In the early part of the 20th century, Thomas Hardy said that America had two great attractions: the skyscraper and the poetry of Edna St. Vincent Millay. If I had to choose a single favorite poet, well, there’s no question it’d be her. I assure you she’ll be gracing the pages of this blog multiple times this month.
For now, though, let’s start with a few easily approachable verses from her second book, A Few Figs from Thistles. The great majority of her work may have more, shall we say, depth and complexity, but the simplicity and clarity of these short poems — statements about her nature — are a joy to discover and a wonderful introduction to her work.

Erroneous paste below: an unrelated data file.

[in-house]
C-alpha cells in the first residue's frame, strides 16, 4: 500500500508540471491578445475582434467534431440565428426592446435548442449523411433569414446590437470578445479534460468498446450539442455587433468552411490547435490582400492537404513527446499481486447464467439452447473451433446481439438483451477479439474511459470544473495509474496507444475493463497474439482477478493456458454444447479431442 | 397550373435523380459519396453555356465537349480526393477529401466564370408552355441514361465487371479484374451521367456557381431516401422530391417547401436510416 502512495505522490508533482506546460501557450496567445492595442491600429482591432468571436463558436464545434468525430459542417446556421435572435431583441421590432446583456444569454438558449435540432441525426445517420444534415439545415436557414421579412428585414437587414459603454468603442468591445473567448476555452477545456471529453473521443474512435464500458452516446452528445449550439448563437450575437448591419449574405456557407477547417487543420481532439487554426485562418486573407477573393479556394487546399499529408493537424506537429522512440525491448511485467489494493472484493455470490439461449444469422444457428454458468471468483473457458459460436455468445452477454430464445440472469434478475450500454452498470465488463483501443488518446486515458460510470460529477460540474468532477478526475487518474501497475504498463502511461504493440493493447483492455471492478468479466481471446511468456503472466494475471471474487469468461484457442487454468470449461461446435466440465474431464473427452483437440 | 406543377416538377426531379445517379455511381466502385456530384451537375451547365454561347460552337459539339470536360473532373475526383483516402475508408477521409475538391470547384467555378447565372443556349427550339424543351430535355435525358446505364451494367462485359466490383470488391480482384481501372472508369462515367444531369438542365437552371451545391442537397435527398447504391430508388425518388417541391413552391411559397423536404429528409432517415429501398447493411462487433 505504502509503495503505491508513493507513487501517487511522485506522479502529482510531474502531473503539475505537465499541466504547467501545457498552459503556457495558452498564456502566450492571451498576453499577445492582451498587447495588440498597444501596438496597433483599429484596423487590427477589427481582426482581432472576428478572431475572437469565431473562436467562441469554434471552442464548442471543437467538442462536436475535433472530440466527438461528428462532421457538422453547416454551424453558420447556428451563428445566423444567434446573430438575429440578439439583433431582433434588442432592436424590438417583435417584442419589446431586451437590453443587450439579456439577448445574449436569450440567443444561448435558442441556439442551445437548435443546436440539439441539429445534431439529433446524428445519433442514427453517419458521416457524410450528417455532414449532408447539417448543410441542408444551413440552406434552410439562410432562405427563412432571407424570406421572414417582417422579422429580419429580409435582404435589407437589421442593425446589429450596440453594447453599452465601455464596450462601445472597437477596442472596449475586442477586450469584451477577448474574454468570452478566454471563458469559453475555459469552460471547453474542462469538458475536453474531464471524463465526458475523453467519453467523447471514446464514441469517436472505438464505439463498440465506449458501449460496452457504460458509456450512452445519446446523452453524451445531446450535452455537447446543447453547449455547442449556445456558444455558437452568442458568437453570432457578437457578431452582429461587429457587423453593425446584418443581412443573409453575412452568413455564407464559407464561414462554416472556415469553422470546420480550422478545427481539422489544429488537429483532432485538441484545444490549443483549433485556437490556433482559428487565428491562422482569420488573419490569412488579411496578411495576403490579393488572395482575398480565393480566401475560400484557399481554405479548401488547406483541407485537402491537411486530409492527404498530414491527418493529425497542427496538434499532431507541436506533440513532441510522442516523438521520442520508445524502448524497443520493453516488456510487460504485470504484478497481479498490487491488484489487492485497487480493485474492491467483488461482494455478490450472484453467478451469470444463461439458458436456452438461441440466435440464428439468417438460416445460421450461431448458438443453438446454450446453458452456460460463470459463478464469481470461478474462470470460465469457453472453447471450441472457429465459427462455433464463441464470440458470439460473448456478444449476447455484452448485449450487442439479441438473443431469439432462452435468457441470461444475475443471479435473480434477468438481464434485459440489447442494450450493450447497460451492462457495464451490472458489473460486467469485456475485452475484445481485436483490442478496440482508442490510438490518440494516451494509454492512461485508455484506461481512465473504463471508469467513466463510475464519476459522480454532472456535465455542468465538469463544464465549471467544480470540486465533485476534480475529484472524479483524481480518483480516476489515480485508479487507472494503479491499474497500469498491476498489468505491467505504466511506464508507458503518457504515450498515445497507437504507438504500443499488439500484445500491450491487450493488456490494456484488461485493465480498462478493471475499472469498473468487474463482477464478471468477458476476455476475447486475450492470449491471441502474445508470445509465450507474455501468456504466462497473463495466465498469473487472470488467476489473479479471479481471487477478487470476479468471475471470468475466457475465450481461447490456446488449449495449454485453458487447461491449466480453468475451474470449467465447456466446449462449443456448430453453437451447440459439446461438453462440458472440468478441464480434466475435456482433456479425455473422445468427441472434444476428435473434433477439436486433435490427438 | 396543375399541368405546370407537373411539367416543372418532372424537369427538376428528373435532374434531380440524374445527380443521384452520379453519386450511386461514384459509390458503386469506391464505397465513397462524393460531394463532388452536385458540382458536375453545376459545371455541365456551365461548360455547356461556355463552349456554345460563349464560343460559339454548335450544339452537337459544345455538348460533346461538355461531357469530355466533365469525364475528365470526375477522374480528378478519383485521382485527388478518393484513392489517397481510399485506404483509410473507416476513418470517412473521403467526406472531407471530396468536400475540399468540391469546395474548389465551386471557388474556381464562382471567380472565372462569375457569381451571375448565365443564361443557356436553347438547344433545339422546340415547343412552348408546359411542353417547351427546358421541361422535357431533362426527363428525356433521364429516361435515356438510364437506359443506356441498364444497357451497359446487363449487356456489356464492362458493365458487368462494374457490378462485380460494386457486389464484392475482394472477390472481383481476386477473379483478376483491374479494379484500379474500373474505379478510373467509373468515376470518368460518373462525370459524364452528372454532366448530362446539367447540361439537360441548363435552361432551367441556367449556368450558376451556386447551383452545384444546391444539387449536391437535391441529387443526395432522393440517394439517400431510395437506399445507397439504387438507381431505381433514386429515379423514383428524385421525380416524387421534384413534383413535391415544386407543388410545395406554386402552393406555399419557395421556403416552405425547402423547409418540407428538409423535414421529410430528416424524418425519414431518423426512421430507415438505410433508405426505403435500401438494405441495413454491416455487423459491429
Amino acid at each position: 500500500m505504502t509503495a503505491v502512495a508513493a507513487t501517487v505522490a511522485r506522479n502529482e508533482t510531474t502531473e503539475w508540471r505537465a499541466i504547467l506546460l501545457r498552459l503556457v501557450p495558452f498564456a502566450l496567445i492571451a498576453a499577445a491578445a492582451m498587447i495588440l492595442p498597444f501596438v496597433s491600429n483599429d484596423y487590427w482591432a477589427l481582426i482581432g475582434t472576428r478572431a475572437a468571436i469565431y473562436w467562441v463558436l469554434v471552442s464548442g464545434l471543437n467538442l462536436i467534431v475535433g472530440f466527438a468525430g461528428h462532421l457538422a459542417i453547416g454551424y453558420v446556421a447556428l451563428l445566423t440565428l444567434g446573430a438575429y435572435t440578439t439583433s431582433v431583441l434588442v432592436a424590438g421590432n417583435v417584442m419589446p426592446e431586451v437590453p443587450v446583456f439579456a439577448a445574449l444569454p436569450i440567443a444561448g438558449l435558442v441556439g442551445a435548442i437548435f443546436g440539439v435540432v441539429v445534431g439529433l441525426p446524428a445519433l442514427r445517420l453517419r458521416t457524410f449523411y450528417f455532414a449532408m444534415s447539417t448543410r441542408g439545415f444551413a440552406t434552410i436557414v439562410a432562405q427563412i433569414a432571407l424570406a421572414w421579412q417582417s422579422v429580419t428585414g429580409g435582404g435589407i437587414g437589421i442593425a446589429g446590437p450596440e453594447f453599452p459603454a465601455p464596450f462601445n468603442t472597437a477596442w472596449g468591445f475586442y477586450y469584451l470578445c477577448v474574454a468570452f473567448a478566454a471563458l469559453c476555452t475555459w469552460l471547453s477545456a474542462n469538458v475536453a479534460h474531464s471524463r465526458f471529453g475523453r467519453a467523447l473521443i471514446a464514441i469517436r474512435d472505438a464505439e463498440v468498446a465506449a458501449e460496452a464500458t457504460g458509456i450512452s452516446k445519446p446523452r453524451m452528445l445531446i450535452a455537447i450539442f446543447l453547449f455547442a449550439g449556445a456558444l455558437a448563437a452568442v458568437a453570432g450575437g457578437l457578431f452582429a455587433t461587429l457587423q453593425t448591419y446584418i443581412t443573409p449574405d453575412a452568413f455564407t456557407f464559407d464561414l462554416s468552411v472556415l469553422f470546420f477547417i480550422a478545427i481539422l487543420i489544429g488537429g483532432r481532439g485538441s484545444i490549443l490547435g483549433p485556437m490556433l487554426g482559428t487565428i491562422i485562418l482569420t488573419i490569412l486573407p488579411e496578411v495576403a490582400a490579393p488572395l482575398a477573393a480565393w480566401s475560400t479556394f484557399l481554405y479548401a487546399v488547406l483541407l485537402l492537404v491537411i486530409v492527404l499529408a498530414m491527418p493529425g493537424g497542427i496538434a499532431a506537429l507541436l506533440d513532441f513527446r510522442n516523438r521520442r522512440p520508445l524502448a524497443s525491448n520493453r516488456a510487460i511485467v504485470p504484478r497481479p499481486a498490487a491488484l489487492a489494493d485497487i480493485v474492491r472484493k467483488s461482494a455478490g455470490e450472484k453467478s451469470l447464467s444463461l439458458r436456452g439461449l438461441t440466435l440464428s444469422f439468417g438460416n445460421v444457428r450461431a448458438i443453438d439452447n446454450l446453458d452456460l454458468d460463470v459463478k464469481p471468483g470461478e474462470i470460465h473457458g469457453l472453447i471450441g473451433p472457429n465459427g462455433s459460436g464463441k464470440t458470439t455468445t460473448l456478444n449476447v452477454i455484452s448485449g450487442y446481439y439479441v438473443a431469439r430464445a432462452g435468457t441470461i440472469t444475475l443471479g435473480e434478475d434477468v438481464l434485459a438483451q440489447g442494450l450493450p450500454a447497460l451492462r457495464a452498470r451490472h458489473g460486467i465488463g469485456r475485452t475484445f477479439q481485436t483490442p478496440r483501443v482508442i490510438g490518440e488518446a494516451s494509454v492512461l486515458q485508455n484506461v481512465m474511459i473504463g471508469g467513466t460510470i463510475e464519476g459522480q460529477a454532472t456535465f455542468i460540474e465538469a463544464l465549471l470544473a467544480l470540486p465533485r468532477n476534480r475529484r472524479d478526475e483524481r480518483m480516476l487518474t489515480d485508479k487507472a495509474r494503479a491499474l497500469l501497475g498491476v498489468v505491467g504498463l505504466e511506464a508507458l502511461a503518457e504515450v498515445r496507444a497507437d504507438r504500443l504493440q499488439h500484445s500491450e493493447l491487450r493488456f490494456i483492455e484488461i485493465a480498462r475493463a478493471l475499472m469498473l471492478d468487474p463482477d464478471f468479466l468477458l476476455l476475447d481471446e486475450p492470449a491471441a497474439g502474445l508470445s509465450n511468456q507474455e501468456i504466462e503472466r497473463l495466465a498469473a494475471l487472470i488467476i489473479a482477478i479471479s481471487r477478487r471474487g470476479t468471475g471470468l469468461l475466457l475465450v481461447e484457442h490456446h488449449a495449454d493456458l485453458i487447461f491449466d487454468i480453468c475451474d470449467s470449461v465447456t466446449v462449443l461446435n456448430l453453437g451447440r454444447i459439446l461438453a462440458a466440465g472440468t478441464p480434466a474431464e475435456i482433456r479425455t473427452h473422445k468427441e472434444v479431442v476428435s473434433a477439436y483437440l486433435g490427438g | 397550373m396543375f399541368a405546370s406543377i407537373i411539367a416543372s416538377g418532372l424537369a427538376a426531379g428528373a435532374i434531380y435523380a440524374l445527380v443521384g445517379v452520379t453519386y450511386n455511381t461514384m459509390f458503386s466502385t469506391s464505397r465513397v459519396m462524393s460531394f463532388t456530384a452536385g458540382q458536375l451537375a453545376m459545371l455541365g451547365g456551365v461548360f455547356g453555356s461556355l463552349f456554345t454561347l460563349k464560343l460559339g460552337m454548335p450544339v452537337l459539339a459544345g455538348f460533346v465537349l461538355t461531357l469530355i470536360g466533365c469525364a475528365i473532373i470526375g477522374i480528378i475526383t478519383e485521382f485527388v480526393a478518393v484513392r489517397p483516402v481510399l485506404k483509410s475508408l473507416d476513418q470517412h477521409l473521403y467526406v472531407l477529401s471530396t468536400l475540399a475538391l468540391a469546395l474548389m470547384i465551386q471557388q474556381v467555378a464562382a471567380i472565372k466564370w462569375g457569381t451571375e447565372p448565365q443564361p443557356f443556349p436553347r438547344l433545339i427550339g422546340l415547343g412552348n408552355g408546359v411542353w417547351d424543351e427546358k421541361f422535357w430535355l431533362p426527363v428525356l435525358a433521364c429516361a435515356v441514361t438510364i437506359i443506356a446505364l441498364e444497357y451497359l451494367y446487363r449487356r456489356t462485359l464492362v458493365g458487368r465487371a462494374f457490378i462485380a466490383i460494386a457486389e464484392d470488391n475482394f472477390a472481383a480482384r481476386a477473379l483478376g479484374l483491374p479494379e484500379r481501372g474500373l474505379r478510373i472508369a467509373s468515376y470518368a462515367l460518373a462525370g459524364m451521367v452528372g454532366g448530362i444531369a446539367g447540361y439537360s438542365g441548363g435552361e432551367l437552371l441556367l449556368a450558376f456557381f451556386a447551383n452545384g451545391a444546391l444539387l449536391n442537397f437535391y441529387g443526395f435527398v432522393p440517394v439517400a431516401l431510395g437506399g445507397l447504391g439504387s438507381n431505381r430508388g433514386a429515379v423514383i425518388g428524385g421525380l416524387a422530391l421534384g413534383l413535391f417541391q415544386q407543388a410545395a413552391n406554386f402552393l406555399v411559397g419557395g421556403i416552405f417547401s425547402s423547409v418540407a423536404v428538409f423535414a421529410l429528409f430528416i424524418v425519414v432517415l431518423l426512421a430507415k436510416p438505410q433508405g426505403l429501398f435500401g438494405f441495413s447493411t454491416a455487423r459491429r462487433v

My candle burns at both ends;
It will not last the night;
But ah, my foes, and oh, my friends–
It gives a lovely light!
Safe upon the solid rock the ugly houses stand:
Come and see my shining palace built upon the sand!
Was it for this I uttered prayers,
And sobbed and cursed and kicked the stairs,
That now, domestic as a plate,
I should retire at half-past eight?
Cut if you will, with Sleep’s dull knife,
Each day to half its length, my friend,–
The years that Time takes off my life,
He’ll take from off the other end!